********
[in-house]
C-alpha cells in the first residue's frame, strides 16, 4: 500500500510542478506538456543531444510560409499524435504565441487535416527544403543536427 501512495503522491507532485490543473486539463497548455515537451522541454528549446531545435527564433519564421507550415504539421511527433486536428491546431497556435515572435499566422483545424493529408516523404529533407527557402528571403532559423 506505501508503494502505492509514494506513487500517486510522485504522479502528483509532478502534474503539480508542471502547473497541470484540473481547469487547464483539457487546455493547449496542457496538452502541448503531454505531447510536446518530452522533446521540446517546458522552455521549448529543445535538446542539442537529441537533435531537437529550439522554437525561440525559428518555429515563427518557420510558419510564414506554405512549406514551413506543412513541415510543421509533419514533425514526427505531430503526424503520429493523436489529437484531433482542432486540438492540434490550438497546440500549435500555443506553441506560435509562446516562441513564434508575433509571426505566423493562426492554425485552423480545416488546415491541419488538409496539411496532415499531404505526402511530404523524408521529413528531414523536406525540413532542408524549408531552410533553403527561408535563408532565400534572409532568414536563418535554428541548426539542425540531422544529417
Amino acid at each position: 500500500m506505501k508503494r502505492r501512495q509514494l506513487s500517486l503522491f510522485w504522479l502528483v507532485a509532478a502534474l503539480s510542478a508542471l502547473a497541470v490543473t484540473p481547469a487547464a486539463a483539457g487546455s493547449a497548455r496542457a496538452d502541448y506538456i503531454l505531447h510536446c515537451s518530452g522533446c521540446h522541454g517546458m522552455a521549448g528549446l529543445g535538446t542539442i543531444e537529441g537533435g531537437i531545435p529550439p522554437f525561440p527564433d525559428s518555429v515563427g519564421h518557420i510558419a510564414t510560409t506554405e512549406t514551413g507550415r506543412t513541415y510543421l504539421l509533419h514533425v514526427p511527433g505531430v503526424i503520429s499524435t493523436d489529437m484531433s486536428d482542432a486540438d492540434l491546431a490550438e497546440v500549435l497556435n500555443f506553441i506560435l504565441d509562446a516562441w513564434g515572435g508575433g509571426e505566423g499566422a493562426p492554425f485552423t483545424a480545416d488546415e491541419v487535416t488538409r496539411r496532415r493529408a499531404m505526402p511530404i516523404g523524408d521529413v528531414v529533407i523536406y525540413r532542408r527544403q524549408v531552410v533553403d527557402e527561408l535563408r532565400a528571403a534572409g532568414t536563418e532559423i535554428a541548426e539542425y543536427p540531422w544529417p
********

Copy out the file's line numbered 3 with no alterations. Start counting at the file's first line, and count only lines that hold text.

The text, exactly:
Amino acid at each position: 500500500m506505501k508503494r502505492r501512495q509514494l506513487s500517486l503522491f510522485w504522479l502528483v507532485a509532478a502534474l503539480s510542478a508542471l502547473a497541470v490543473t484540473p481547469a487547464a486539463a483539457g487546455s493547449a497548455r496542457a496538452d502541448y506538456i503531454l505531447h510536446c515537451s518530452g522533446c521540446h522541454g517546458m522552455a521549448g528549446l529543445g535538446t542539442i543531444e537529441g537533435g531537437i531545435p529550439p522554437f525561440p527564433d525559428s518555429v515563427g519564421h518557420i510558419a510564414t510560409t506554405e512549406t514551413g507550415r506543412t513541415y510543421l504539421l509533419h514533425v514526427p511527433g505531430v503526424i503520429s499524435t493523436d489529437m484531433s486536428d482542432a486540438d492540434l491546431a490550438e497546440v500549435l497556435n500555443f506553441i506560435l504565441d509562446a516562441w513564434g515572435g508575433g509571426e505566423g499566422a493562426p492554425f485552423t483545424a480545416d488546415e491541419v487535416t488538409r496539411r496532415r493529408a499531404m505526402p511530404i516523404g523524408d521529413v528531414v529533407i523536406y525540413r532542408r527544403q524549408v531552410v533553403d527557402e527561408l535563408r532565400a528571403a534572409g532568414t536563418e532559423i535554428a541548426e539542425y543536427p540531422w544529417p